We tend take languages like English, German, French, Spanish and Mandarin for granted. Because they are so widely spoken, we expect them to be around forever. Provided humanity doesn't manage to kill itself in the next few decades, that may not be the case in the future. Dialects rise and fall just as civilizations do.
Many languages that currently exist were at one time spoken by many, but are alive today only because a single speaker is still breathing. Often, that lone speaker is geriatric. Sometimes, they are suffering from dementia. Ethnographers and linguistics experts calculate that at least one language slips into silent extinction every two weeks.
Here are three of the 10 Most Endangered Languages in the World:
Apiaca: Also referred to as Apiaka, Apiake, and Apiaca, these Brazilian peoples find their language and way of life threatened by the gradual creep of Portuguese into the Mato Grosso region. Considered a subgroup of Tupi (specifically Tupi-Guarani), the language only appears to have one remaining speaker in 2007. This in spite of an ethnic population hovering around 192 people.Read the rest of the 10 Most Endangered Languages in the World at Online Colleges.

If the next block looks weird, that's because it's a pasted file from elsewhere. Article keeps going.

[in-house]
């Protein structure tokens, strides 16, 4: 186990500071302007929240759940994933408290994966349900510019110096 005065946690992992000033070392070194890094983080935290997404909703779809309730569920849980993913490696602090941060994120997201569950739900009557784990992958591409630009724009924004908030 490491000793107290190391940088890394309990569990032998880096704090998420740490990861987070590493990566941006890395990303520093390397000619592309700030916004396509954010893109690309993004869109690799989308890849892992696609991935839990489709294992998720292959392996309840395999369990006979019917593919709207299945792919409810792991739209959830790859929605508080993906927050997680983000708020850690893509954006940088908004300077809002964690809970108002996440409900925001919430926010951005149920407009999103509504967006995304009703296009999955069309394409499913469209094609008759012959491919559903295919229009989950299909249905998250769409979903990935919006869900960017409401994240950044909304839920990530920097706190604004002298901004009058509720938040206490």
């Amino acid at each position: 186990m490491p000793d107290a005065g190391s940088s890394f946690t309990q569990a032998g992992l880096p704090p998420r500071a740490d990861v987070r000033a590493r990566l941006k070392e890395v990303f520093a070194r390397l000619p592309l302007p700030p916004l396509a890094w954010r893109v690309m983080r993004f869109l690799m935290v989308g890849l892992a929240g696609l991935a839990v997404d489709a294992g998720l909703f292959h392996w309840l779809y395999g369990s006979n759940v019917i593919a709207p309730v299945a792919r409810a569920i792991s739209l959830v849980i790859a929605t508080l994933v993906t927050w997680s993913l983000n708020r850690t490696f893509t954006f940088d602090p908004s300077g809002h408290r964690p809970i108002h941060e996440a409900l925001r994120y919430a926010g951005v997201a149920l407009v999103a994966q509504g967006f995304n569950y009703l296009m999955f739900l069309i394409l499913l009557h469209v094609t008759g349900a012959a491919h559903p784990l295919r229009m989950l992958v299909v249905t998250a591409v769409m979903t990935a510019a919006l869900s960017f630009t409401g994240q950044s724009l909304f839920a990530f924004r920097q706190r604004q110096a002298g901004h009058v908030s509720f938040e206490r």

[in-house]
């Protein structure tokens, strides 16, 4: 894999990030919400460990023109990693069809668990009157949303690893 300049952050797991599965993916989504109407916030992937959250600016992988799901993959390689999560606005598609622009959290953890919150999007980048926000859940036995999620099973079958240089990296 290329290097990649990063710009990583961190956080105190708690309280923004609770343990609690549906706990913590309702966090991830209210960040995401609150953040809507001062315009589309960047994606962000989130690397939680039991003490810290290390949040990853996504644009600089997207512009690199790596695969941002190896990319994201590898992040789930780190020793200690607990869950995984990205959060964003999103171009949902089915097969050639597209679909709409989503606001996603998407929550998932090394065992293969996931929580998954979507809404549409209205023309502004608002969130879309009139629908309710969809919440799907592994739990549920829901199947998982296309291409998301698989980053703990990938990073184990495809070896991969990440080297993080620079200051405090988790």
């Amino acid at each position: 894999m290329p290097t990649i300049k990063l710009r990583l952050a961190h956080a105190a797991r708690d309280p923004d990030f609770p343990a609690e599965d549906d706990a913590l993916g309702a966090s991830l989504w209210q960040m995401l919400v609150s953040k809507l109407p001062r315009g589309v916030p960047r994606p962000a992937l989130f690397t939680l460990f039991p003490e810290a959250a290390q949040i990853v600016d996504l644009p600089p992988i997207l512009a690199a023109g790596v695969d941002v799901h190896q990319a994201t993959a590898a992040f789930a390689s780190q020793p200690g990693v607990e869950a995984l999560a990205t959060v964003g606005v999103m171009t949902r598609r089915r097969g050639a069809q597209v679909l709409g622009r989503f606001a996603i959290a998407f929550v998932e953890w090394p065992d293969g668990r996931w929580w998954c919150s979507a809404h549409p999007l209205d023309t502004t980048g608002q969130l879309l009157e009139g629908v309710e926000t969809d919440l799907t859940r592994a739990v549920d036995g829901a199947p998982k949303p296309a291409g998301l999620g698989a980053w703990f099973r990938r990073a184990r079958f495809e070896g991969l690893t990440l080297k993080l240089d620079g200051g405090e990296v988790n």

Kaixana: The last known individual to boast Kaixana as his primary language was Raimundo Avelino. He was 78 as of 2008, living in the Limoeiro, Amazonas, Brazil, and seems to still be kicking around as of February 2011. As far as ethnographers and linguists know, he is the last of the Kaixana speakers.
Kulon-Pazeh: Various Sinitic dialects popularly spoken in Taiwan endangered Kulon-Pazeh (also known as Kulun) to the point it went officially extinct after the 2010 death of Pan Jin-yu. She worked fiercely to educate her peoples in their native tongue, so it continues to hobble along as a second language rather than a primary. However, the overall outlook remains grim, especially considering its status as a "home language" since the 1930s.